Dethklok: Show Review (UCLA’s Ackerman Grand Ballroom, Los Angeles)

    Every indication was that the Los Angeles stop of cartoon metal band Dethklok’s first “live” tour last fall was going to be a disappointment. Long before the first distorted chord had been played, the noxious odor of corporate branding stunk up UCLA’s Ackerman Grand Ballroom: gaudy Virgin-sponsored projection screens flanking the stage, a Guitar Hero III booth off to the side, an obnoxious commercial for the Dethklok CD The Dethalbum running on continuous loop during set breaks. Nobody in the audience was scary looking, a sure sign that this was one metal show not intended for the metalheads. And by the chants of “Don’t quit your day jobs!” and “Dethklok! Dethklok!” that Trail of Dead endured during their insultingly short opening slot, it was apparent that a lot of the college kids in the audience were there just for something to do.

    Just as well, though, because this concert didn’t much highlight the music anyway. The four live musicians on stage ripped through choice selections from The Dethalbum, turning the tame recorded versions of “Birthday Dethday,” “Awaken,” and “Briefcase Full of Guts” into convincingly raw metal performances. And yet the live band was shrouded in darkness the entire time, literally overshadowed by the giant projection screen behind them, which broadcast seizure-inducing music videos during every song and animated shorts with the Metalocalypse cast of characters between songs. The show’s creator and frontman, Brendon Small, kept audience interaction to a minimum, saying only the obligatory “What’s up, UCLA?” and admitting at concert’s end, “I’d like to have sex with each and every one of you.”



    The majesty of The Dethalbum is that its solid thrash tunes (dubbed “Sweet Blowjobby Metal” by Metalocalypse mascot Facebones in one animated sequence) are solid enough to stand alone from the TV show that birthed them. So it was extra frustrating that the concert producers insisted on funneling all attention on the cartoon itself, especially considering the caliber of the musicians bringing Dethklok’s music to life. Small grunted the tongue-in-cheek lyrics and ripped out stunning guitar leads simultaneously, smooshing together Dethklok vocalist Nathan Explosion and lead guitarist Skwisgaar Skwigell into a single, slowly balding figure. Drummer Gene Hoglan brought the same faultless death-metal chops that earned him respect with Death and Strapping Young Lad. And guitarist Mike Keneally (who replaced Steve Vai in Frank Zappa’s late-’80s touring band) and bassist Bryan Beller (part of Keneally’s band) had no problems segueing into heavy metal from their normal jazz-rock-fusion activities.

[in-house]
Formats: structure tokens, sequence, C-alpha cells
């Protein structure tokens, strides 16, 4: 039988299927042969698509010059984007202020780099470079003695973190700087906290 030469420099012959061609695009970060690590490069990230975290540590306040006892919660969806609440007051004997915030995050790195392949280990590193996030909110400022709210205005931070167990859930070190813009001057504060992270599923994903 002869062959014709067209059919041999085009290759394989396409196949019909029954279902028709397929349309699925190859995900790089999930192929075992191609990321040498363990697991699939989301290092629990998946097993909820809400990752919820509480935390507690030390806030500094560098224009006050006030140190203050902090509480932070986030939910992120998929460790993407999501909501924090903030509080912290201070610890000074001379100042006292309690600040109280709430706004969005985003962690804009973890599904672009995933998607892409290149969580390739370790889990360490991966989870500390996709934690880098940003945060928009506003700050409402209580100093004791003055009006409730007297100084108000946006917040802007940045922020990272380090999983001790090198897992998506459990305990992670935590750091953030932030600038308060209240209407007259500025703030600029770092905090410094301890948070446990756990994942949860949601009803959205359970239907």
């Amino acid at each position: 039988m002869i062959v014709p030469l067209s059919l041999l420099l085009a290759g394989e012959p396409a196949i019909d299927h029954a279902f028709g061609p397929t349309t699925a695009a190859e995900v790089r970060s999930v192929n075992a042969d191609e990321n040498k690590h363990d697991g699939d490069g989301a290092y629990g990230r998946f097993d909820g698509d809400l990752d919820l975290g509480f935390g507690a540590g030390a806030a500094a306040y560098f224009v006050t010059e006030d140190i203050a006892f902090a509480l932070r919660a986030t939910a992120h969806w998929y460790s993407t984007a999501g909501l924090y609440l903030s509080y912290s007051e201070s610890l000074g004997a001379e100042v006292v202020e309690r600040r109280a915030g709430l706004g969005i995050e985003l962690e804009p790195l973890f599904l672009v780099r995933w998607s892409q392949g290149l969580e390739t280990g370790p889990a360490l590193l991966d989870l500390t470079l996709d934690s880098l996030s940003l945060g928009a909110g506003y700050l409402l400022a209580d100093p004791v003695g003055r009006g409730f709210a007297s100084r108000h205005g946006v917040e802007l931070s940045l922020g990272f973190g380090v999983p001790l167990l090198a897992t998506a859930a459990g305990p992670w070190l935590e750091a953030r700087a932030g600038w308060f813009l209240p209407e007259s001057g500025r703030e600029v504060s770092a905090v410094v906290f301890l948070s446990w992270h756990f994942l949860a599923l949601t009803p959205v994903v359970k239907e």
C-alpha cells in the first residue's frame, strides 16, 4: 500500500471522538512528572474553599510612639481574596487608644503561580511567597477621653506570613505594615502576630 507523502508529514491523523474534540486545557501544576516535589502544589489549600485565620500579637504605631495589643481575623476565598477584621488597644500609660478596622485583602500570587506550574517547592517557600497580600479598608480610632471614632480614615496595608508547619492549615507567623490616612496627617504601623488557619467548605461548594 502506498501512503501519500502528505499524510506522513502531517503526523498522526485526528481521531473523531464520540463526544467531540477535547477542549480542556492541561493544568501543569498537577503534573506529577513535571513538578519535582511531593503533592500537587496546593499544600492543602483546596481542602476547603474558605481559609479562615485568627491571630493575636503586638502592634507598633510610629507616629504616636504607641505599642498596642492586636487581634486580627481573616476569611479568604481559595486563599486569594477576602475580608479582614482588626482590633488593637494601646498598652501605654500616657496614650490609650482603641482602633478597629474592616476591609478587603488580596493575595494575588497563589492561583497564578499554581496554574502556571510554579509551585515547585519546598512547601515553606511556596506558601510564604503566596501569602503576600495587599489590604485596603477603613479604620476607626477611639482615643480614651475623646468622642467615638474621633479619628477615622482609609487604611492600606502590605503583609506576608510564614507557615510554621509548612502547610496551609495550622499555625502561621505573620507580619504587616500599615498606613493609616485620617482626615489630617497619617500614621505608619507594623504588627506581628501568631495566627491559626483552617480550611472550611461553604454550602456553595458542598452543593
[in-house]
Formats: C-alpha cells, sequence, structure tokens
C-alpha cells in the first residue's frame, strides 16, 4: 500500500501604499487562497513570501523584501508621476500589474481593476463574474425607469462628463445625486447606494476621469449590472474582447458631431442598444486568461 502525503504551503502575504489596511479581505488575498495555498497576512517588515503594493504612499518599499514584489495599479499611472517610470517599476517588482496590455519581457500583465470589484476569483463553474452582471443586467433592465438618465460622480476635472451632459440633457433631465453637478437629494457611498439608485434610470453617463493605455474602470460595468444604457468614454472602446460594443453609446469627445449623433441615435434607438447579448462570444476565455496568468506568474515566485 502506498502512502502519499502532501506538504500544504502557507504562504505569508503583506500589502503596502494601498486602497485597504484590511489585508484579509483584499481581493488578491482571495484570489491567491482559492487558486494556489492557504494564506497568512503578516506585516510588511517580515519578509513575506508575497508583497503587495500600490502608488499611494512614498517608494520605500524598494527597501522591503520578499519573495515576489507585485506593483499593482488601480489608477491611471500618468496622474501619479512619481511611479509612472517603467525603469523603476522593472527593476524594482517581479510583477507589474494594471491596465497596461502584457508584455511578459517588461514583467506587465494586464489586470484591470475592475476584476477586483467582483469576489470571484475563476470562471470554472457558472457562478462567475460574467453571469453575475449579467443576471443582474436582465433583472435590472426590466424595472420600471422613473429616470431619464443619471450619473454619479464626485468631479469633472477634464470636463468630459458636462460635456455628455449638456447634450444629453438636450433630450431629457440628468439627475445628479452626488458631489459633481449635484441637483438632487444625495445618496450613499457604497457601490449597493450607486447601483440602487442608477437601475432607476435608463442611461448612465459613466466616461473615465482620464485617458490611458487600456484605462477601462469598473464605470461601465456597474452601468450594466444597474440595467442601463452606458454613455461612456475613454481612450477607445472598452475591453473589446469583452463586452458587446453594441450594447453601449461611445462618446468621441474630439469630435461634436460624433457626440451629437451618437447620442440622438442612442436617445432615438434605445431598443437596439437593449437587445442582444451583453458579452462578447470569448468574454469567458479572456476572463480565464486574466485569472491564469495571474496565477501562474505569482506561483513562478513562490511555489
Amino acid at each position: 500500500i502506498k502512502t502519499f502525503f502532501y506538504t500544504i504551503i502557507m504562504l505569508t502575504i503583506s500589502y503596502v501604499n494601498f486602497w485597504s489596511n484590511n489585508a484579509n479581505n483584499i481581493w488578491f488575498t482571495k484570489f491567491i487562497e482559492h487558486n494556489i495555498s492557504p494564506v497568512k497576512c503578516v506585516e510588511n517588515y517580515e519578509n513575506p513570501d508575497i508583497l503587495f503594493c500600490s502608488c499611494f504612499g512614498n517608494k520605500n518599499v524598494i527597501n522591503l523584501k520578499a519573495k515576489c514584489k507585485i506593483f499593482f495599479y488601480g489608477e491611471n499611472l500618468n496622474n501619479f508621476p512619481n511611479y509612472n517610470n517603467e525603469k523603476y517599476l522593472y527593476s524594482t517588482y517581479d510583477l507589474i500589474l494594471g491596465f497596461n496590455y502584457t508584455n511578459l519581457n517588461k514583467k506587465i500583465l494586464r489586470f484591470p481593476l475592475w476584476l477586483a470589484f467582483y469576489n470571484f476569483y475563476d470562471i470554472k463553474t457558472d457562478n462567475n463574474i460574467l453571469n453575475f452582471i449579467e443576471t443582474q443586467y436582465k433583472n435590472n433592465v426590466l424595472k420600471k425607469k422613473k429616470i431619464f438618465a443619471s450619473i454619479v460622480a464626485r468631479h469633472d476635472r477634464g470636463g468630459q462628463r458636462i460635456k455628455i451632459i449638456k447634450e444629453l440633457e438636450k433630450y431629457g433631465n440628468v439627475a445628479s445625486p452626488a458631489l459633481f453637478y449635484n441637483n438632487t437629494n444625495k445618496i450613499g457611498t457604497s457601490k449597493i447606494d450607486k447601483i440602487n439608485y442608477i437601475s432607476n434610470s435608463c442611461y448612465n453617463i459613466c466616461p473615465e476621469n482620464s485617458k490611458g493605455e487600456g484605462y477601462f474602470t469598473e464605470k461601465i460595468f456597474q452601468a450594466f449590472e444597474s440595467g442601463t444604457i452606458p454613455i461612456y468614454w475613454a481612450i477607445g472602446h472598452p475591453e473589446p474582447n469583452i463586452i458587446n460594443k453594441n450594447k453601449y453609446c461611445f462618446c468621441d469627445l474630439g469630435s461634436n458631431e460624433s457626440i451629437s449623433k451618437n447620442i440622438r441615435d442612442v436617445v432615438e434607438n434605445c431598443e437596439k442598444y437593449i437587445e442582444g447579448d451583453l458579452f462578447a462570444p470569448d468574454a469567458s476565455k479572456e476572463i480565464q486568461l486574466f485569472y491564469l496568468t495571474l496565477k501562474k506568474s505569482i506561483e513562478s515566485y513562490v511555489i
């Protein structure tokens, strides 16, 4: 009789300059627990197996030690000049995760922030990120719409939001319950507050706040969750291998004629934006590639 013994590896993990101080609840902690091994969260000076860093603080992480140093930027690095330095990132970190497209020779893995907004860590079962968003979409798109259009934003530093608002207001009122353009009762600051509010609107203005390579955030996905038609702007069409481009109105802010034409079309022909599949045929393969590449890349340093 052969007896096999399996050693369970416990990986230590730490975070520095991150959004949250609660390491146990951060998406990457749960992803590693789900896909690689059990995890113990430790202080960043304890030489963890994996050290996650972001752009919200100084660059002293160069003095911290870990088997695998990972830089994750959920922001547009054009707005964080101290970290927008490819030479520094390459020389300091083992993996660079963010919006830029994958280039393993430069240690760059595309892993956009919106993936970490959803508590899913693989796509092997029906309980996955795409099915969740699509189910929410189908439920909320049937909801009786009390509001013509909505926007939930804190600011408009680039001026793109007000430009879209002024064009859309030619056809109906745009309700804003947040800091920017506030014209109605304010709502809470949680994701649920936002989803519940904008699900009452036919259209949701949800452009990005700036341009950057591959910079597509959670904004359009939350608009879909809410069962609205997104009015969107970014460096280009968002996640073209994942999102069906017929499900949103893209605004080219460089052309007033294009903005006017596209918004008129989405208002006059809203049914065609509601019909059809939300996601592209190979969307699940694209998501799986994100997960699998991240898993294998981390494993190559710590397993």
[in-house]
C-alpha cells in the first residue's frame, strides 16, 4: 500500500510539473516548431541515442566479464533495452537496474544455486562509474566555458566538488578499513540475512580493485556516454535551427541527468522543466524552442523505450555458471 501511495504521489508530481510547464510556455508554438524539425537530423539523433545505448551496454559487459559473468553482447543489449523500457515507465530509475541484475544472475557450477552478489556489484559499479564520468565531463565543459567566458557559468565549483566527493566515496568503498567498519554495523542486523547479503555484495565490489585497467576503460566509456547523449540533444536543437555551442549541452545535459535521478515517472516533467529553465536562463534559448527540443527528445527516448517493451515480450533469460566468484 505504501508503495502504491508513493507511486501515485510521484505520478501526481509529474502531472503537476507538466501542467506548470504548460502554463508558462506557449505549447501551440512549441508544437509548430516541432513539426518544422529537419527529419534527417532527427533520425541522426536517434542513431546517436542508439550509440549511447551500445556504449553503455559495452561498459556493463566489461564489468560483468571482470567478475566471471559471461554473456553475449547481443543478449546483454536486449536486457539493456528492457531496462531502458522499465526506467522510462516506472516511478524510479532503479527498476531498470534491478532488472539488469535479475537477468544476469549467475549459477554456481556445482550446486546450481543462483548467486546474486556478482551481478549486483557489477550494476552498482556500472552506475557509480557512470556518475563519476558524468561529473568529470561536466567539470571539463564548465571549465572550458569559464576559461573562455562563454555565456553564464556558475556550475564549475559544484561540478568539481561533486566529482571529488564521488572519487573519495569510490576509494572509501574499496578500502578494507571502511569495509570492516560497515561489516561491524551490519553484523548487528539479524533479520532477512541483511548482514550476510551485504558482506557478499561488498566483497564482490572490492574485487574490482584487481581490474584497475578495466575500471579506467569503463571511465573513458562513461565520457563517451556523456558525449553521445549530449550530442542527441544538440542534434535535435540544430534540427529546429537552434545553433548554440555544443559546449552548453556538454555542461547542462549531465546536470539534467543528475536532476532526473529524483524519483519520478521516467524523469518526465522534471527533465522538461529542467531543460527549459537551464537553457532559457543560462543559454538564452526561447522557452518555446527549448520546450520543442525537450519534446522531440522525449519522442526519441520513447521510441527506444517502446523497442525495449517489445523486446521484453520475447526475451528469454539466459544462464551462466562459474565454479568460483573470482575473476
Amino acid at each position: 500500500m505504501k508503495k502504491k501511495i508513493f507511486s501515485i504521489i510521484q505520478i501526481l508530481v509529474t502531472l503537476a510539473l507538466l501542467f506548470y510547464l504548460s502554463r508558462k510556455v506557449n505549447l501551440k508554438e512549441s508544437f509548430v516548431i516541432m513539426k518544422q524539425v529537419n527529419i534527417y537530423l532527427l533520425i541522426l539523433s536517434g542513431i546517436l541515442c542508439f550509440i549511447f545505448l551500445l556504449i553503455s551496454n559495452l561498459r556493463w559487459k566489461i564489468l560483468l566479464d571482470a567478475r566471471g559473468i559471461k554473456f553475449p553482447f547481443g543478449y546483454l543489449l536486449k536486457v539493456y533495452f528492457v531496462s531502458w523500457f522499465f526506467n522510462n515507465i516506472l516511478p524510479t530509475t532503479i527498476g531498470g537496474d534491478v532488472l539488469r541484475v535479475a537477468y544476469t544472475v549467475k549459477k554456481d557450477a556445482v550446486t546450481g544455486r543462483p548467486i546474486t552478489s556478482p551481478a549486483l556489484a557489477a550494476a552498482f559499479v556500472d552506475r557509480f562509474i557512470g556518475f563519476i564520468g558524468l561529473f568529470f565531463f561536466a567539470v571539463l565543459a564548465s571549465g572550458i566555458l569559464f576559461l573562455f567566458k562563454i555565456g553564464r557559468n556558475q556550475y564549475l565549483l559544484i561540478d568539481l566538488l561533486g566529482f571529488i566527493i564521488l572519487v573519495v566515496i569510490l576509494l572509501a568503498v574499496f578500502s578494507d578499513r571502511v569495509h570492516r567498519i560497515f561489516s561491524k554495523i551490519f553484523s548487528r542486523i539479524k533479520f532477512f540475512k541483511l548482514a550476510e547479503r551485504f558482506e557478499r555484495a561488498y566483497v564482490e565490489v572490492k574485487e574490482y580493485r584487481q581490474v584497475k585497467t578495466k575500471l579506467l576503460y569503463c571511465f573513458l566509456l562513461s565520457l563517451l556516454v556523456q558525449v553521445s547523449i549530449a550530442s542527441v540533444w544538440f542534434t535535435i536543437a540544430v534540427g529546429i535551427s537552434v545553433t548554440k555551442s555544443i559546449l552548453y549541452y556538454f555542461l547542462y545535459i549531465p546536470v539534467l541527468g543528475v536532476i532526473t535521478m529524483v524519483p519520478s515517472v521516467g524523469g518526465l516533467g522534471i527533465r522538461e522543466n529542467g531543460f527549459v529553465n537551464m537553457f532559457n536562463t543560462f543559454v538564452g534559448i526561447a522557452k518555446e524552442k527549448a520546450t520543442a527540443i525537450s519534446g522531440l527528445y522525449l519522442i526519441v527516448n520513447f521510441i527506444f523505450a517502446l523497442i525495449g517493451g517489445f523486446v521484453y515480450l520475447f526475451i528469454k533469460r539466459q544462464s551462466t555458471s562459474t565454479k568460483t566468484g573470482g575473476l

The pieces were in place for this live show to justify the band’s fictional status as the most popular metal band on the planet, but it wasn’t to be. Everything was in service of Metalocalypse as a cartoon rather than Dethklok as a metal band. Of course, the show’s core audience is made of college kids, not metalheads or even music fans, and Small has never attempted to hide that fact. He gave a winking salute to his audience with “Go Forth and Die” (“Move in with your parents/ Back into the dark/ Landed where you started/ Bachelor of Arts”), accompanied during the show by images of skeletons in grad gowns falling into freshly dug graves. Even the decision to distribute free tickets to UCLA students felt like a calculated ploy to appeal to the Metalocalypse college audience and nobody else.  



    The animated sequences were hilarious, just like the TV show. The songs and musicianship were great, even better than on record. And so the big problem with the live Dethklok experience was one of concept, not execution. The live Dethklok experience had the potential to knock down that fourth wall between fiction and reality, and instead it was a glorified, louder version of a Metalocalypse episode, powered by the Cartoon Network’s clever marketing department. Maybe that was enough for the hundreds of students in the audience. But thank god they didn’t have to pay to get in, because as a live concert, this one felt pretty empty.